Consider adding premium content to the site, but only for those who have made contributions – monetary or in-kind.
Consider Fremium to Premium. In the Fremium model include a banner ad for users, like a university Training Institute.
Consider creating an advice network. Post questions and ask for answers from the community. Include an option to click to become a contributing participant.
Online there are eyeballs vs. action – the action is what matters.
Situation: A company sells personalized content as well as a tool kit. The long-term plan is to monetize storage of personalized content. When they speak to venture capitalists, the VCs advise them to focus on just building their user base and not to worry about revenue. What would you do? Where should you focus – eyeballs or dollars?
Advice from the CEOs:
Take advice from venture capitalists with a grain of salt. Remember that their game is to fund companies that they like incrementally, taking a greater share of ownership of the company with each increment in funding. The more you lack revenue, the more you’re dependent upon them.
Gain traction by offering free content with up-sell opportunities for premium access.
The give-away strategy is a great model to build your initial user audience. Consider micropayment options for special features, content storage, and so forth.
Going slow and steady may not be the right model for this space. Company growth for a web-based platform is different from the typical bootstrap model.
It’s hard to get good advice for viral marketing opportunities from CEOs who have bootstrapped their companies. Look for other input. Seek the advice of CEOs who have been successful in the viral online marketing space and learn as much as you can about their business models.
Gaming is another opportunity – premium or virtual world sales.
Situation: An organization that provides an online network for senior financial executives has an immense amount of content on its web portal. To improve the user experience of their target audience, they want to simplify access to this knowledge. How do you simplify access to knowledge?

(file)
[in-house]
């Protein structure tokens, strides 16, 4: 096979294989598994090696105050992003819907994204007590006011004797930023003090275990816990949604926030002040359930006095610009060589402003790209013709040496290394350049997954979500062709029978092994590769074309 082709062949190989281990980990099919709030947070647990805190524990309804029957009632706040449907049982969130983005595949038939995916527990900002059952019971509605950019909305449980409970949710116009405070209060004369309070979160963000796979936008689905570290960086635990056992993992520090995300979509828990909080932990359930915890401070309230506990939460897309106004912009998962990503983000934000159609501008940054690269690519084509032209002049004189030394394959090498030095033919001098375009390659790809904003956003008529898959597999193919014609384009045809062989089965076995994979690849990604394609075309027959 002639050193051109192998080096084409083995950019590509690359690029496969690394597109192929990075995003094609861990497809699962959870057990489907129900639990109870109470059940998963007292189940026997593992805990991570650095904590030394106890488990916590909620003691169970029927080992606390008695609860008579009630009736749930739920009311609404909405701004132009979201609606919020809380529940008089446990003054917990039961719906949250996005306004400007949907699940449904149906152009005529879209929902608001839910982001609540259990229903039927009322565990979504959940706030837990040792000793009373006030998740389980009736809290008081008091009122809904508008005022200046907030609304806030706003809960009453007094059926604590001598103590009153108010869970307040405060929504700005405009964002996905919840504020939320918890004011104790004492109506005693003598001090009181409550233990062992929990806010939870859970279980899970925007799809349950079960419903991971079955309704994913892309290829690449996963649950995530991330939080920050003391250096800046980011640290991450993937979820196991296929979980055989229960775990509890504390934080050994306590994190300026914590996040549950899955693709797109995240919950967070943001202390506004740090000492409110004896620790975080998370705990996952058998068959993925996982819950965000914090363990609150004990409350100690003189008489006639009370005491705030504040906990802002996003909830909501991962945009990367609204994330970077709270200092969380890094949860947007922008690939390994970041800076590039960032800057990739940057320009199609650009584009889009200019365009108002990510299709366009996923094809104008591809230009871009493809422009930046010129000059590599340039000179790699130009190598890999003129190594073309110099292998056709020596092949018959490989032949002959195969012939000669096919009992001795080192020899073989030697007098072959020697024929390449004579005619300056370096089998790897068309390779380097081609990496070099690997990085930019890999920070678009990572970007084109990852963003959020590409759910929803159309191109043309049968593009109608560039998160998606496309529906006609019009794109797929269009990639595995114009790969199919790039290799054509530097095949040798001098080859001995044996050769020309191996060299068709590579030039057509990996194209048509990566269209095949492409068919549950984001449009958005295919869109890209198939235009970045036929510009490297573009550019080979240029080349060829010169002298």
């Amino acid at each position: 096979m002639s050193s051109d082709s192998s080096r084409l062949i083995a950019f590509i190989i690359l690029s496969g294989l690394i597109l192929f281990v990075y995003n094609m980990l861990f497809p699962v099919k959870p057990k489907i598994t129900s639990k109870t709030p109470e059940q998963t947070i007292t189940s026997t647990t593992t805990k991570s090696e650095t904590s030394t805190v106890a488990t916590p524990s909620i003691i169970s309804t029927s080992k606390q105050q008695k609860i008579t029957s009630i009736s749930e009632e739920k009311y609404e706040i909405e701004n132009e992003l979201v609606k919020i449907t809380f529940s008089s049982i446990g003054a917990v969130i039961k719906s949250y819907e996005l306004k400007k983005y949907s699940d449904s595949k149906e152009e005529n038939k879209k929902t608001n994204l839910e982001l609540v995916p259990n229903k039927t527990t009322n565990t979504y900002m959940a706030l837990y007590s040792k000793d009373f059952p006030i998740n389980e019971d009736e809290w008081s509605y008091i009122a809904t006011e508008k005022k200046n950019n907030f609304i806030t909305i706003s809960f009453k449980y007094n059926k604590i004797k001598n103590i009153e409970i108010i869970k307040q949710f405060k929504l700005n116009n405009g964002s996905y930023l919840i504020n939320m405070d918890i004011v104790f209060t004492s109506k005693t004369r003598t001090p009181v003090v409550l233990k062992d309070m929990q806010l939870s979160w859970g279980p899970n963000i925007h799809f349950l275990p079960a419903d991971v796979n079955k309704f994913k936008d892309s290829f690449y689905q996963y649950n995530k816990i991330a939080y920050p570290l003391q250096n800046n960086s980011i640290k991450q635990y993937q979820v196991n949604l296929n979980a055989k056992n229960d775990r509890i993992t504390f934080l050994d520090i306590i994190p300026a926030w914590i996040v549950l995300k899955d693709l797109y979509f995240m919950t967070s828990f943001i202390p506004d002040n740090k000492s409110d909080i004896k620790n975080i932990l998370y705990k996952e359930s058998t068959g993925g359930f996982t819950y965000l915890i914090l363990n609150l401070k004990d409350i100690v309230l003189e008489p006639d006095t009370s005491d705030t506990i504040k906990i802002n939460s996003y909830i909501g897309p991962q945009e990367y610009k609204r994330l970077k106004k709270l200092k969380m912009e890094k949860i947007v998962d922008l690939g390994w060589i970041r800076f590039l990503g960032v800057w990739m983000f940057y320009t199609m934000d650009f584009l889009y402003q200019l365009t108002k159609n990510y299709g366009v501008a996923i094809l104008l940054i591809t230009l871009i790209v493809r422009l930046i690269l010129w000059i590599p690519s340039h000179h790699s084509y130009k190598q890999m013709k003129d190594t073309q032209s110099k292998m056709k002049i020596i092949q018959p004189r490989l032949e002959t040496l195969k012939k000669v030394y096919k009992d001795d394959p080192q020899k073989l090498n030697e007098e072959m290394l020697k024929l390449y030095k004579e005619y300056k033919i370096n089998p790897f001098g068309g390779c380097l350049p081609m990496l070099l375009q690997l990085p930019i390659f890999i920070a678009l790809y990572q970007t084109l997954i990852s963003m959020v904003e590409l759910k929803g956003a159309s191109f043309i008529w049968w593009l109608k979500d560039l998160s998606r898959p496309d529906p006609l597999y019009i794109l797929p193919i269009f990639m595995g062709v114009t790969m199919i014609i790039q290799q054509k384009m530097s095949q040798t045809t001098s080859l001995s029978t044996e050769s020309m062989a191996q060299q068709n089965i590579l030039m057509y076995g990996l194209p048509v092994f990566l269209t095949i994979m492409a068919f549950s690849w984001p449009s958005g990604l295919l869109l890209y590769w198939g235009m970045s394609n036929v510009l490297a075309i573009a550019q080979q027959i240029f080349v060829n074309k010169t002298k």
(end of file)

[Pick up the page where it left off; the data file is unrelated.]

Advice from John Kogan:
We have a rich portal with an immense amount of content potentially valuable to senior corporate finance[K1] executives. We have many ways to access this content – perhaps too many. Our objective is to get the highest quality answers in front of the user with the least effort on their part. Google has done a very good job of pulling the best content to the top given a million possibilities to each query. If we can do this, we become the Google of finance and accounting!
Most people know what they want when they come to a site. We have started by creating a clean user experience to allow them that good “line of sight” to what they want.
Our objective is to help the user identify the right content with the smallest number of queries. From the user perspective, exposing the wrong content is a waste of time. We want to show them high quality, compelling content which directly addresses their need.
To develop quality content, you must have an open mind. It’s not about what we want to say, but understanding the user’s needs and addressing these. You have to be guided by the data to tell you what’s happening on the site and what the user wants to see, and then provide them relevant information.
Achieving this means that we must find people who are smarter than us in these areas and gain their input. In the end, your company is no better than the ideas that you can either dream up or gather from others. We constantly seek fresh perspectives from investors, advisors, users and potential users.
Finally, you must take action on the data you gather. Too many companies suffer from information paralysis. The solution is Vision plus Will plus Doing it!